Meeting with the HSE after the complaint


Our meeting request arrives

The plot thickens.

We received a call from the HSE within days of sending our complaint regarding the delays and miscommunication we had experienced so far during the step parent adoption process. They suggested a meeting to explain things from their side and to explore “other options”. We were intrigued, to say the least. Both my husband and I attended. We were unsure as to what to expect.

The meeting with two HSE officers lasted over an hour. They were understanding towards our situation and listened carefully to what we had to say. They said that some of the changes we suggested would be implemented immediately, like the availability of information about stepparent adoption without having to attend an open information evening. They also said that the vital information regarding police checks from foreign countries would be included in the application park from now on.

The explanation for the delays we experienced was a little vague, however. Apparently some of it was down to timing. All applicants of inter-country adoption had a document from the government that only lasted three years and they were all due to expire around the time that our application had been received. Because it was urgent that all intercountry applicants had a fresh copy of this document, stepparent adoption applications were put to the side for a number of months in order to deal with this.
The HSE officer explained that intercountry and domestic adoption used to be separate departments until a few years ago when they were all brought under the one umbrella of the HSE. The staff were handed huge caseloads and promised extra resources to handle the new workload. This never became a reality. Their existing resources are overstretched and step parent adoption is still a relatively new and uncharted territory for the teams who acquired them without much preparation or guidance. Our government clearly values the children involved!
Although I understand that this delay was out of their hands, it would have been appropriate to inform waiting families of the issue. There were also delays that could not be explained, like the four months it took to inform us that we needed to change our son’s birth certificate.

Towards the end of the meeting, we were told that our waiting time for the home visits had changed again. We could be seen as soon as September 2014. While this was an improvement on Christmas 2014, it was of no use to us because we are planning to move after the Summer to a new catchment area. When we explained this, the HSE suggest another option. We could have our case transferred to an independent agency who usually deal with intercountry adoption but who were also willing to take on stepparent adoption. They currently have no website so we had to call to obtain some more information. We were told that the waiting time would be considerably less if we went down this route.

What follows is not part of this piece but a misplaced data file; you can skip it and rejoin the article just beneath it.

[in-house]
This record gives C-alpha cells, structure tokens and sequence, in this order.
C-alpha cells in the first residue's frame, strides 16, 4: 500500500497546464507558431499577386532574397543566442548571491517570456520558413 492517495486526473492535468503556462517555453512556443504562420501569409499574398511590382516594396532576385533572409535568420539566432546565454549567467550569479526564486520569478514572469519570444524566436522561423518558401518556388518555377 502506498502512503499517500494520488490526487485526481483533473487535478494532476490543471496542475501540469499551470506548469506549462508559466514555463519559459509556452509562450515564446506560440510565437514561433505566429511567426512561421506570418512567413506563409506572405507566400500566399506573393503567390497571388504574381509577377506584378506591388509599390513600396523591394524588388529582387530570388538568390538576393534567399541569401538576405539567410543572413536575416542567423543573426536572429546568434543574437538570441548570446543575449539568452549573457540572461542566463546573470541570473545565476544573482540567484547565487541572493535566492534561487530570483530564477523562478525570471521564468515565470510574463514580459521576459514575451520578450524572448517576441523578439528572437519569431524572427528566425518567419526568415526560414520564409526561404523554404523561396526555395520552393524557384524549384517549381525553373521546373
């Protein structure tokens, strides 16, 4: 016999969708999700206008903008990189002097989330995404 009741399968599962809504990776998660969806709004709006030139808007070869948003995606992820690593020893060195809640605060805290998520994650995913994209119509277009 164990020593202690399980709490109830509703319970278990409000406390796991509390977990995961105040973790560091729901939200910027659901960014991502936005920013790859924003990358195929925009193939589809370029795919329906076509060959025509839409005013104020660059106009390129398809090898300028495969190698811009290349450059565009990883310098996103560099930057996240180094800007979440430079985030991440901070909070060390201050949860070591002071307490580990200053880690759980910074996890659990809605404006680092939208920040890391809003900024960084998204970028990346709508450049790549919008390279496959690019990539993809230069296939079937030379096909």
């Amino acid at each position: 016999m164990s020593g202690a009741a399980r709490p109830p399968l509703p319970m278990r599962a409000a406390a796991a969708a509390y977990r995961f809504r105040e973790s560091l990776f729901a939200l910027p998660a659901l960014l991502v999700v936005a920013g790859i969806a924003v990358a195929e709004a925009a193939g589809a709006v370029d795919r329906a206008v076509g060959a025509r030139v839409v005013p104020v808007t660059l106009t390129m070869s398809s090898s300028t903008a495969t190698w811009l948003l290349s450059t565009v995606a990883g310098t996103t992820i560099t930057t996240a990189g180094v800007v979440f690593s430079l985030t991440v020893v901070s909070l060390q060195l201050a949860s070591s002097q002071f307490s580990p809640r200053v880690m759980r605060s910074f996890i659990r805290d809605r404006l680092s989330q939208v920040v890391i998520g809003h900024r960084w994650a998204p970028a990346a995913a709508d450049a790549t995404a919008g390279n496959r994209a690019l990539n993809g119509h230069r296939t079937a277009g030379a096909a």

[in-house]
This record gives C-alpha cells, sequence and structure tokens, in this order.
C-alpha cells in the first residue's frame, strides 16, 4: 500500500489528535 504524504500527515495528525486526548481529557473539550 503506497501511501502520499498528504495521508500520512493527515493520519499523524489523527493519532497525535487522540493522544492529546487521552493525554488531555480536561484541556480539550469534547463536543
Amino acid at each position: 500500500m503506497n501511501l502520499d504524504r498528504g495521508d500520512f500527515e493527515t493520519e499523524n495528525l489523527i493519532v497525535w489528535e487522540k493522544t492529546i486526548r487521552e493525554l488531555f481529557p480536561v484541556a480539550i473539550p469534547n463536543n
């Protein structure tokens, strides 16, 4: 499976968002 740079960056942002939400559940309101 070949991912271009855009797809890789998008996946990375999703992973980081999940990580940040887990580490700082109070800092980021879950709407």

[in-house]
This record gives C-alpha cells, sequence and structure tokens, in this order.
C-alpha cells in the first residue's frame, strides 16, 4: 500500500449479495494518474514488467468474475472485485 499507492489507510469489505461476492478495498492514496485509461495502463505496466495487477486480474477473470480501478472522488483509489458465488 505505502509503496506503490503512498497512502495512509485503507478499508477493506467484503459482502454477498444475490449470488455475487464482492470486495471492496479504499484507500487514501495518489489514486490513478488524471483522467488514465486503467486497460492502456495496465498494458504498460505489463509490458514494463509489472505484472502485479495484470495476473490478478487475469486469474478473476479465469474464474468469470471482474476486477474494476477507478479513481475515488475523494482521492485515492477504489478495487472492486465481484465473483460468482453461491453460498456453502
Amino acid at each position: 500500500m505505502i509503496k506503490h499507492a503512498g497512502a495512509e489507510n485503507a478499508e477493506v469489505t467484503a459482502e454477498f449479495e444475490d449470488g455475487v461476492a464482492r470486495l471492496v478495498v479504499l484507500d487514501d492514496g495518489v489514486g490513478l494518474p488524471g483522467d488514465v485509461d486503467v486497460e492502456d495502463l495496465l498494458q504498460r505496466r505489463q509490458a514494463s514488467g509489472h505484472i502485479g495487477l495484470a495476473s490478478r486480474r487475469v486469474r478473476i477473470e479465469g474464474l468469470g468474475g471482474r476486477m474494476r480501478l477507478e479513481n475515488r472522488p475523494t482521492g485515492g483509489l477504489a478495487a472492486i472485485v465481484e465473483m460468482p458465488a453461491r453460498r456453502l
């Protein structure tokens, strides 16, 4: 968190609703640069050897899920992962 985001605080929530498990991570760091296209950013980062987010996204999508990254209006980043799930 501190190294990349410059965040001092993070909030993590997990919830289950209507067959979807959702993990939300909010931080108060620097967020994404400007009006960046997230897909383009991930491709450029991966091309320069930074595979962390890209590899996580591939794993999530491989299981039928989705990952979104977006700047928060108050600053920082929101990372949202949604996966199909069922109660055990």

Confusion set in.

We thought that the only organisation allowed to process our adoption was the HSE Regional Adoption Team. That is what has been stated on every official government site regarding adoption. Turns out you have to apply initially via this route,but then you can ask to be referred to an independent agency. Because they are accredited by the Adoption Authority it is the same process. When we rang this independent agency and asked what our wait time would be, they said that they could assign a social worker to our case within two weeks.

Why were we not told this before?
Why did we have to complain in order to obtain this information?
Why are we only being referred now, a year and a half after we started this process?
What is wrong with the HSE?
Why was my child not considered worthy of a speedy process to ensure that his best interests were met?
How many other families are waiting in vain, simple because they haven’t been told that there are other options?

We met our new social worker today. She is a lovely woman who wants to work with us in order to get through this as quickly as possible.

Bizarre, we agreed over our first cup of tea. Utterly bizarre.

Creating An Adoption Book For Our Son


A rough sketch from the book that we have created for our son

While we await the outcome of our complaint, we have created a book for our son that describes his story so far.

I’ve always wanted our son to understand his origins and to be honest with him from a young age. I’ve heard many stories of people only learning about their adoption as adults. They often describe what a huge shock they felt when they were informed. Although a person’s family are those that love and care for them, every child has the right to understand where they came from biologically. It’s a difficult one, though. How can I explain the actions of an absent father when I cannot understand them myself? And how do I protect my son from any feelings of rejection when I explain everything to him?